The first two girls I was with eventually went up to dance on stage and were replaced by new girls—one with tears in her eyes. The other girl told me the teary-eyed girl was sad, but she denied it even as tears continued to pool. I tried to lift her spirits, which resulted in her holding my arm and leg. Whoops. Rewind.
She didn’t say much more, but just kept her arm around me as I thought, How did I get here?! I was undercover with experts in the field of anti-sex trafficking, sitting inside a Kathmandu nightclub with a sad girl’s arm around me. So surreal.
More tourists and Nepali men arrived and the music got louder. The energy was picking up and the girls were starting to work harder by asking for kisses on the cheek. At one point I leaned over to one of the other guys told him half-joking that it was a pleasure meeting him and how ironic it was we were meeting like this! He laughed and said how crazy that we have wives that trust us enough to let us be here. I agreed and thought about Brooke at home. We were both so lucky.
I honestly wanted to tell all these girls in the club that there is help, and that I was harmless, and that I really wanted to give them a sincere hug. I pictured some of the dirty kids in the rural villages and on the streets of Kathmandu and wondered if this was their fate. Never did I expect the emotions I was experiencing. Fear, yes. Excitement, yes. Sadness, yes. But a deep grief and anger stirred inside me that I hadn’t expected.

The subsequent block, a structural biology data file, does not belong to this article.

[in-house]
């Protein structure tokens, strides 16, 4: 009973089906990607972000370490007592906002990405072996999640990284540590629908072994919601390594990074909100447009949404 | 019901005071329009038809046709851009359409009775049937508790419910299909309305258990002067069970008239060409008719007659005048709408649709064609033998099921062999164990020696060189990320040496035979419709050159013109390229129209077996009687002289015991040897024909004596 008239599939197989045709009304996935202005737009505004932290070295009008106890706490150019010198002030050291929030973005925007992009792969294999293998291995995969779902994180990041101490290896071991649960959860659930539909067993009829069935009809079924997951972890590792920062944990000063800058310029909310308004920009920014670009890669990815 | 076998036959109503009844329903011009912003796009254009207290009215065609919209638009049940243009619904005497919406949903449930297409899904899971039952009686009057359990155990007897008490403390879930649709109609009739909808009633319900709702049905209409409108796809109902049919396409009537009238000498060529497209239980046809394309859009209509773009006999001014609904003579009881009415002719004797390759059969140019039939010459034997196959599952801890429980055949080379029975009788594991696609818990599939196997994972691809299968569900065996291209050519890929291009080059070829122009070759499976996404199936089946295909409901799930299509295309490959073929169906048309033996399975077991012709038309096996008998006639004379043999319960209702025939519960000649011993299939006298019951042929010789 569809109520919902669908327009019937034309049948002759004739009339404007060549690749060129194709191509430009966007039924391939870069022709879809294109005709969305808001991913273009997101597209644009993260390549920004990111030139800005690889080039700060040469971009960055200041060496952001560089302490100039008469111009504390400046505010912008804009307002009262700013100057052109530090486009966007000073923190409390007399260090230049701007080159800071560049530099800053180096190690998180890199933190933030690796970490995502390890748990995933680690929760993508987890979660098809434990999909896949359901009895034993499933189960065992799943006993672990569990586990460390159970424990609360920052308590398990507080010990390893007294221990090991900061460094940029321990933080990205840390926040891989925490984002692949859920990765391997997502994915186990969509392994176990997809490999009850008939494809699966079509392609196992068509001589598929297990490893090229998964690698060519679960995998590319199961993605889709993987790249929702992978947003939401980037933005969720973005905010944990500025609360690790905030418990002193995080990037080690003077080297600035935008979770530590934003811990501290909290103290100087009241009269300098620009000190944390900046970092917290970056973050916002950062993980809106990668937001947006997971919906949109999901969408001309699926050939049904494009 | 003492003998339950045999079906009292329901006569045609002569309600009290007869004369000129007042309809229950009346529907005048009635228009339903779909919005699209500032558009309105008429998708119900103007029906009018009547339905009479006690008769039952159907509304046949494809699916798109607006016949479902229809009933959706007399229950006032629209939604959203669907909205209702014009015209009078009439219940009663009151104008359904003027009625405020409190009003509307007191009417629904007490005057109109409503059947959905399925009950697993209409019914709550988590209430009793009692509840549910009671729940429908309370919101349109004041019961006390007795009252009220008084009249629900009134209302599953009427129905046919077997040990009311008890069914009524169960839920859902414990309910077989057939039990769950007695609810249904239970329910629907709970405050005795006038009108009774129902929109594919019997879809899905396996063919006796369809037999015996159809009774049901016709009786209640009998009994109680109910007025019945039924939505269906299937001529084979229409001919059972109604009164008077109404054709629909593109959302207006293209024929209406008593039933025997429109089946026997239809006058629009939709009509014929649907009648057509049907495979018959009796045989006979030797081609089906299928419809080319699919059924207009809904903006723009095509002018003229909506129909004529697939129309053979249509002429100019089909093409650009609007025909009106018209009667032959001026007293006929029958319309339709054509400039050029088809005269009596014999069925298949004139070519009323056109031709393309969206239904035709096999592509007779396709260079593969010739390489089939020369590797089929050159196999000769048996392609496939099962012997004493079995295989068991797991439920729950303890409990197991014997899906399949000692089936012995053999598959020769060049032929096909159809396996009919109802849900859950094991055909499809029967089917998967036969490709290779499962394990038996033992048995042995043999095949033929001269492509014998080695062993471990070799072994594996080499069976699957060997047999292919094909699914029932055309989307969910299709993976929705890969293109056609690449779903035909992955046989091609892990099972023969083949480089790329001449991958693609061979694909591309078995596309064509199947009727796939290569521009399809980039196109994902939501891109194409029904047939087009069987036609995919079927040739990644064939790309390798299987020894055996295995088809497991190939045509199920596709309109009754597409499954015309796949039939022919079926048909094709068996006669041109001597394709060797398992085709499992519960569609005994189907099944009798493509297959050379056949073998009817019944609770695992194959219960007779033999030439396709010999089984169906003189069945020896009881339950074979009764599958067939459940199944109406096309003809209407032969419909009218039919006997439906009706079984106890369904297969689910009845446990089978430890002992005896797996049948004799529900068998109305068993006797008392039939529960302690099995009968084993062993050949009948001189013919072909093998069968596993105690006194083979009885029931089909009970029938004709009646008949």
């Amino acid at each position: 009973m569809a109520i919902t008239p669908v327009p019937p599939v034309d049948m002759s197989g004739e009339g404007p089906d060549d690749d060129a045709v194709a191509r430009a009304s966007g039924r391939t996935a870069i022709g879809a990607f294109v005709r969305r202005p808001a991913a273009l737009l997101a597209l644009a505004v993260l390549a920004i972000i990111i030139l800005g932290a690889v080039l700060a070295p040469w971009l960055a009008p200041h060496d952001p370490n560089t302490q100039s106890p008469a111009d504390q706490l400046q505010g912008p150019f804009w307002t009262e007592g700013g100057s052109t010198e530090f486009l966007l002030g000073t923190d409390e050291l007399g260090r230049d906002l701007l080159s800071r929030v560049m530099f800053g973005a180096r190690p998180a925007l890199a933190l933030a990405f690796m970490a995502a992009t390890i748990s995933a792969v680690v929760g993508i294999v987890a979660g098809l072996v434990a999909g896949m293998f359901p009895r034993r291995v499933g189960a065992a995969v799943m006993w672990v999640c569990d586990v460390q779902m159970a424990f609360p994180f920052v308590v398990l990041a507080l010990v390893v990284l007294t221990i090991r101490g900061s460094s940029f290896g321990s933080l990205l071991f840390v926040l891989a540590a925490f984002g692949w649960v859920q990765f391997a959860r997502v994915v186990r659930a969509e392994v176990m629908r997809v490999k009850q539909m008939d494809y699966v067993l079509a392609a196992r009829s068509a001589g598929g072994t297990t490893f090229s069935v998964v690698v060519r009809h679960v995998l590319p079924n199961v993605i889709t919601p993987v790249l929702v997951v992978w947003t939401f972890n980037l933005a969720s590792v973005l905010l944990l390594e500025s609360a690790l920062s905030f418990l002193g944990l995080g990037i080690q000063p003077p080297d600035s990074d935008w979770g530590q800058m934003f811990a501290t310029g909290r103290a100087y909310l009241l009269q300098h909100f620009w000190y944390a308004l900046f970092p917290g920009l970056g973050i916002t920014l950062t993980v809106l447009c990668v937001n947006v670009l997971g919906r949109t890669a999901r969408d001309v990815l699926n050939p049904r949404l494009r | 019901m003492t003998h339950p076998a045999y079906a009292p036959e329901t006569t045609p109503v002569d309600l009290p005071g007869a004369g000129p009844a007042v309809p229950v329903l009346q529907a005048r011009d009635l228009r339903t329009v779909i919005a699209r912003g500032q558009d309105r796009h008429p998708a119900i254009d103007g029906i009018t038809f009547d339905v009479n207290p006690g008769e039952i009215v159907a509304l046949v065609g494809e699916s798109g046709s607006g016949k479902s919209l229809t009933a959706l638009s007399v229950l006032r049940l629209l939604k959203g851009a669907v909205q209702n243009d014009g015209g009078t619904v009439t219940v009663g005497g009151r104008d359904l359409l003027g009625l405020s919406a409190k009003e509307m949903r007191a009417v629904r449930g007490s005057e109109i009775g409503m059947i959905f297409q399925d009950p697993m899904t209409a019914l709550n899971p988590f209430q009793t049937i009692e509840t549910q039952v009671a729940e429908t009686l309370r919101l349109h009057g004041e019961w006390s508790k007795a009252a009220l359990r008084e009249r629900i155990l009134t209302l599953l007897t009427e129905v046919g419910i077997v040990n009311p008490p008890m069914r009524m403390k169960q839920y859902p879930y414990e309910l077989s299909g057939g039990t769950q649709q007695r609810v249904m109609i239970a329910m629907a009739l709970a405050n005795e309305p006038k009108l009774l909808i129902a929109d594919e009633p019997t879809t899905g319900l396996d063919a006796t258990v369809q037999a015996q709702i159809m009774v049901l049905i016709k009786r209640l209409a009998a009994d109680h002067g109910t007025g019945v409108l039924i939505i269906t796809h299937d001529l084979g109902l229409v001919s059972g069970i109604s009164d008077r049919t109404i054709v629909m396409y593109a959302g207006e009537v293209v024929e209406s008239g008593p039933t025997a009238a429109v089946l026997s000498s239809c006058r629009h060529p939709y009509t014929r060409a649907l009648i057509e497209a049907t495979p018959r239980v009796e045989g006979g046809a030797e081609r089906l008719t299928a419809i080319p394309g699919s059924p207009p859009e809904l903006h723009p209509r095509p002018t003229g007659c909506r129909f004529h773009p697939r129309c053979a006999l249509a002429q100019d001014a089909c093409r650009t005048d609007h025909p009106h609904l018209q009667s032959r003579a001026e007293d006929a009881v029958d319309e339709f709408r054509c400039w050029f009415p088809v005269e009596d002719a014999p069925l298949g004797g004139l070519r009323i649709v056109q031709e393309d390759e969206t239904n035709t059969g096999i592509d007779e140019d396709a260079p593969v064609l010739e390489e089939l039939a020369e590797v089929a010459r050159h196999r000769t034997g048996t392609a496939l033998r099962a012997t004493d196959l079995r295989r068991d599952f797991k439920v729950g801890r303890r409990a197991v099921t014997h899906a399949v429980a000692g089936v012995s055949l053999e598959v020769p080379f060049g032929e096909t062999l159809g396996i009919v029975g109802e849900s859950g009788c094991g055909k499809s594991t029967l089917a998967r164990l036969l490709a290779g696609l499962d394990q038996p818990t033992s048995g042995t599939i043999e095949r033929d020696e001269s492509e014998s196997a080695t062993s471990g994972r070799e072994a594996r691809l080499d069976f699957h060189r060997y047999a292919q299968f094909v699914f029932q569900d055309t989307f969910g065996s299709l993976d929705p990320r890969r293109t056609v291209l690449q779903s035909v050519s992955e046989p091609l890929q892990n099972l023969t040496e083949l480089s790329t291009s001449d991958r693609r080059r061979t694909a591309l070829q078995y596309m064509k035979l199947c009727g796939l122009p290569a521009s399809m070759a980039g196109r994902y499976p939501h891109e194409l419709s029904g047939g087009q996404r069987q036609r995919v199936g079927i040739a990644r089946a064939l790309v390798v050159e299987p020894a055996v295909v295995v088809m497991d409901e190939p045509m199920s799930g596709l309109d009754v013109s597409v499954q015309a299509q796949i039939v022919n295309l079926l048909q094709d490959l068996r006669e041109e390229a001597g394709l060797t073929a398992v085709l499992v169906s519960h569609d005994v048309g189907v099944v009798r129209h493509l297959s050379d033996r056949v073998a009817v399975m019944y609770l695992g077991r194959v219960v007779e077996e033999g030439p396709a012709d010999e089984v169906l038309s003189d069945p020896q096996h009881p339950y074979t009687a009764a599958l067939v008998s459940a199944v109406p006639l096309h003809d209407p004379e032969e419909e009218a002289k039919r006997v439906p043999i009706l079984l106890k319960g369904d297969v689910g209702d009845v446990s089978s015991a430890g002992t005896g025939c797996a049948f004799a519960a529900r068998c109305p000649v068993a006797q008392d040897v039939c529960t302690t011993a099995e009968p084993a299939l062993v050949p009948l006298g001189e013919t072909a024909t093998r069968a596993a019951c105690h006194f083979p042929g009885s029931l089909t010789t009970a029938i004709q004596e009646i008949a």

Jeff explained that many of the girls had either been tricked into coming and were now not free to leave, or their families were so desperate for income they were pressured into staying. Whatever the case, he made it clear that NO ONE chose to be here, and that each girl had a story that would break your heart.
The team eventually recorded the information they needed and collected DNA samples from some willing girls. I remember standing up to walk out and feeling every girl in the club escorting me out with her eyes. Perhaps it was just me, but it seemed like a mix of stares; the I don’t want to be here stare fighting the I need business to survive stare. Both were heart wrenching.
These were the girls. These were the ones I had read and watched documentaries about. These are the girls the Freedom Operations team has been working to free. These are the girls so many people are either fighting for or turning a blind eye to. I had looked them in the eye. I had laughed with them. They are real.
Thamel appeared darker when I walked outside. The crowd was rough and girls were working the streets—very different from the upbeat tourist hub I’d shopped around just hours earlier.
On the way back to our host home I reflected on how privileged I was to experience this and witness the work of an organization on the cutting edge, an organization actually doing something about the abuse of women.
Brooke was awake to hear the stories when I got home. I was still running on adrenaline as I paced back and forth in our room replaying the night for her. Eventually I slowed down, fatigue set in, and I got ready for bed. My wife’s eyes were shut and I leaned over to give her a kiss as she fell asleep. I felt so lucky to have an amazing woman like her who trusted me so much.
I rolled back over and felt the fan from above blowing on me. I flashed back to the club when a different fan was blowing on me and women were all around. As I drifted off to sleep, my heart was a swirl of emotions. I felt a growing sense of resolve. The women I met in the club may have a difficult road ahead of them, but if Freedom Operations continues its powerful work in Nepal, many more girls won’t have to walk this road in the first place.